Today’s lead sketches the results of an inquiry into academic misconduct in the Netherlands. A social psychologist, Diederik Stapel, has fessed up to fiddling data and outright fraud. His career is in tatters and the doctorates of some of his students are tainted, even though there is no indication that any of them colluded with him.
Far more significant than the personal tragedy of yet another fallen star of academia are the implications for social science research — on which a lot of bioethicists rely in constructing their arguments and proposals. A recent issue of the journal Perspectives on Psychological Science was devoted to responding to the “crisis”. It reminded its readers that the credibility of science is not assured; it rests squarely on its ability to correct error.
But researchers today are too busy writing articles with extravagant claims which will attract more funding to engage in the boring work of replicating their colleagues’ results. John P.A. Ioannidis, of Stanford University, even concludes that “Empirical evidence from diverse fields suggests that when efforts are made to repeat or reproduce published research, the repeatability and reproducibility is dismal”.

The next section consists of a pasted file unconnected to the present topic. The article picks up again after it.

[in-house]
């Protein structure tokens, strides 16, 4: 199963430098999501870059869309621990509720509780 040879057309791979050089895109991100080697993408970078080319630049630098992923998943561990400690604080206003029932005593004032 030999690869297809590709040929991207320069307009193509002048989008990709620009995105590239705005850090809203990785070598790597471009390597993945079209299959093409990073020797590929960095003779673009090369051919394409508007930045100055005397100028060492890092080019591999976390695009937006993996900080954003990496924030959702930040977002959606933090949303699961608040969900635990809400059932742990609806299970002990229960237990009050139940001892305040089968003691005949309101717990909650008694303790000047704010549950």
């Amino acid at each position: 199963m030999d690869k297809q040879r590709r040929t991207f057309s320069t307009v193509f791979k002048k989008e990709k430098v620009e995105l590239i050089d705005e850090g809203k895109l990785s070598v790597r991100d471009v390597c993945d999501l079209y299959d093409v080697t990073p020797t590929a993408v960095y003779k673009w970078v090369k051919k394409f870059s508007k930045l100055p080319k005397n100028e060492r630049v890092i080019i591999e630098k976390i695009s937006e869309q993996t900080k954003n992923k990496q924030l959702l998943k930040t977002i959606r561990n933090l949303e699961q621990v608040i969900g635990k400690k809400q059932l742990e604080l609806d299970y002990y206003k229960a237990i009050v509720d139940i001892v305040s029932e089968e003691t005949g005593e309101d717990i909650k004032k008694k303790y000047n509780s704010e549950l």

For non-scientists, this story is a surprising and somewhat disturbing insight into the dark side of research, although it was not reported very widely. It’s something to remember when the next set of extravagant claims hits the front page…
Why Science Is Not Necessarily Self-Correcting
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